White nationalists from around the country gathered Saturday in downtown Washington to bask in Donald Trump's victory and celebrate what many proclaimed as a coming-out moment in their mission to turn back multiculturalism and eventually create a whites-only "ethno-state" in North America.
"There's an energy in this city that I've never felt before," said Gerald Martin, 64, a retired teacher from Dallas who was one of nearly 275 attendees of the annual conference put on by the National Policy Institute, whose president, Richard Spencer, coined the term alt-right and is a vocal proponent of what Spencer refers to as "white identity."
"I love the smell of napalm in the morning," said Martin triumphantly amid the water goblets and white tablecloths at the Ronald Reagan Building as he waited for Spencer to take the stage. "And we just napalmed the s--- out of Hillary Clinton and everyone who supports her."
He and others welcomed media to the gathering and hailed what they called the "mainstreaming" of ideas that were only recently confined to the shadows of the Internet. But they met fierce resistance during their two-day gathering, with protesters disrupting an NPI dinner Friday and crowding the pavement outside the conference Saturday.
"NPI - Today's KKK," read one sign in the crowd of about 200 people that security guards kept from entering the Reagan Building as police blocked to traffic. Half of the crowd chanted "We say no to racist hate!" The other half responded, "We don't want a white state!" A few had red bandannas or black masks covering the lower halves of their faces.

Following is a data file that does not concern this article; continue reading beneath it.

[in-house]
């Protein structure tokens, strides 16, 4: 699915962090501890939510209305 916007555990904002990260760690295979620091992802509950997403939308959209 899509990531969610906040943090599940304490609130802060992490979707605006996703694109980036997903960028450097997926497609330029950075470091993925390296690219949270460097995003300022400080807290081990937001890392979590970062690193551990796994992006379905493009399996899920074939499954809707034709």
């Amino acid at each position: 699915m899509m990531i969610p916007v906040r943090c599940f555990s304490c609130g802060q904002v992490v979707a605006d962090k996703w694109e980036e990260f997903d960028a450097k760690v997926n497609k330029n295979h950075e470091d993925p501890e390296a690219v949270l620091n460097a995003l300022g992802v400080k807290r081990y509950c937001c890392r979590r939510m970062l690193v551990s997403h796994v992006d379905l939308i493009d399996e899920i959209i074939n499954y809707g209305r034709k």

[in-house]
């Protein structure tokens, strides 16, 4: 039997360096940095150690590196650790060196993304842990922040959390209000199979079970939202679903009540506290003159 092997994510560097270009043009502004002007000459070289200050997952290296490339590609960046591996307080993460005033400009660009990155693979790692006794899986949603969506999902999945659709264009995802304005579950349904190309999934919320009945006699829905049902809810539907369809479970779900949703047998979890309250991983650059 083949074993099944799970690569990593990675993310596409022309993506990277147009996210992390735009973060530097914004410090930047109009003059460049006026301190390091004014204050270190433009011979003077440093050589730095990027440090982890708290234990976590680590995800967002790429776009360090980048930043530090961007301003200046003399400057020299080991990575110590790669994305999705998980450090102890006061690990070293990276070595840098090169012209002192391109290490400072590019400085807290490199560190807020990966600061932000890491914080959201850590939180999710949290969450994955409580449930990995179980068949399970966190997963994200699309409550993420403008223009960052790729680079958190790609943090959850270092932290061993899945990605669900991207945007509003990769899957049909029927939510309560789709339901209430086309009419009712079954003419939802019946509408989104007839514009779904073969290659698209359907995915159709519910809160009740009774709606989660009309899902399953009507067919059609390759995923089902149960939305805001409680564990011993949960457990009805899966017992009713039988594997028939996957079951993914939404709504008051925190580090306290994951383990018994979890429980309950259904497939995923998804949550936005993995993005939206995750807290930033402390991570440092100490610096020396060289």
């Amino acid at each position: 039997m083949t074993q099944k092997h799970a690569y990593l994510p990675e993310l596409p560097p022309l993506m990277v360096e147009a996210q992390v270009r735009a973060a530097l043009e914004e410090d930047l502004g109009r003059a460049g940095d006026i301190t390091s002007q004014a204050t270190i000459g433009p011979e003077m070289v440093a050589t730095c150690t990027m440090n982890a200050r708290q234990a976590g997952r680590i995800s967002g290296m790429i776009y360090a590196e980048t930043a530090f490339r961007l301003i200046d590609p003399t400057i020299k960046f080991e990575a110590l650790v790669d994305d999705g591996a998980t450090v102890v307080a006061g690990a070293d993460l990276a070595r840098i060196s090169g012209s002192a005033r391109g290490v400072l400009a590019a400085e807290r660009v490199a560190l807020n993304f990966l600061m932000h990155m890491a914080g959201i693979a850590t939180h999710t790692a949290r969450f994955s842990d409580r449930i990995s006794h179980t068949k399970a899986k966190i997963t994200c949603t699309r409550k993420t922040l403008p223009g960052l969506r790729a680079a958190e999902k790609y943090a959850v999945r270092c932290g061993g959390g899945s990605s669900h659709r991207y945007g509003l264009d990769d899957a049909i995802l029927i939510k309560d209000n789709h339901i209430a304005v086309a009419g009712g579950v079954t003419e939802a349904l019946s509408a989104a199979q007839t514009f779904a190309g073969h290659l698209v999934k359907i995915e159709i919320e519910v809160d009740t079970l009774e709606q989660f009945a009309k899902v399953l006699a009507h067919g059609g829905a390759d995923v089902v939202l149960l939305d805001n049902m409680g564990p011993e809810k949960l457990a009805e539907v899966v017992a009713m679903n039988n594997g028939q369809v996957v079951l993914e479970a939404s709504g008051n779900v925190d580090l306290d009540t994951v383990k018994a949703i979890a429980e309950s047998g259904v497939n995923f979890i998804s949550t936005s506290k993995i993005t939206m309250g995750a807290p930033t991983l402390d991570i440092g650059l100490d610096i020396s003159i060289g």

"We have to resist the idea that fascism and a white supremacy organization can be normalized," said Perry King, 61, a District of Columbia resident and psychotherapist. "We can't let them be mainstream. That's what happened with the Nazis. We have to play Whac-A-Mole now and not let them become 'normal.' "
Inside the conference room, attendees dismissed the protesters as "bullies" and claimed the momentum in a culture-war struggle for control of a nation that they believe, in Martin's words, is "rapidly becoming a Third World country."
Most in the overwhelmingly male gathering wore dark suits, many with the triangle lapel pin of a California-based European identity group. One man was dressed in camouflage, another wore a pony tail and an opera cloak. Dozens of them also wore what's known as "fashy" (as in fascist) haircuts - a hipster look that features shaved sides with the hair on top swept across. A blond teenage girl wore a Make America Great Again cap. When Spencer asked for attendees younger than 40 to stand up, at least half in the room rose.
"The alt-right is a youth movement," said Martin. "They're really going for it, maybe because they've never had a victory like this. All they've ever heard is 'white guilt' and, lately, 'white privilege.' "
Well more than a dozen journalists - including several from non-U.S. publications - reported on an afternoon news conference, where Spencer announced a number of goals the institute will push for in the coming year. Chief among them: a 50-year ban on all immigration (although Spencer suggested some exceptions should be made for Europeans).
In the wake of Trump's win, attendance more than doubled from last year's Washington gathering of the group, which the Southern Poverty Law Center places in the vanguard of "academic racism." The Institute's core belief, according to the SPLC, "is that 'white identity' is under attack by multicultural forces using 'political correctness' and 'social justice' to undermine white people and 'their' civilization."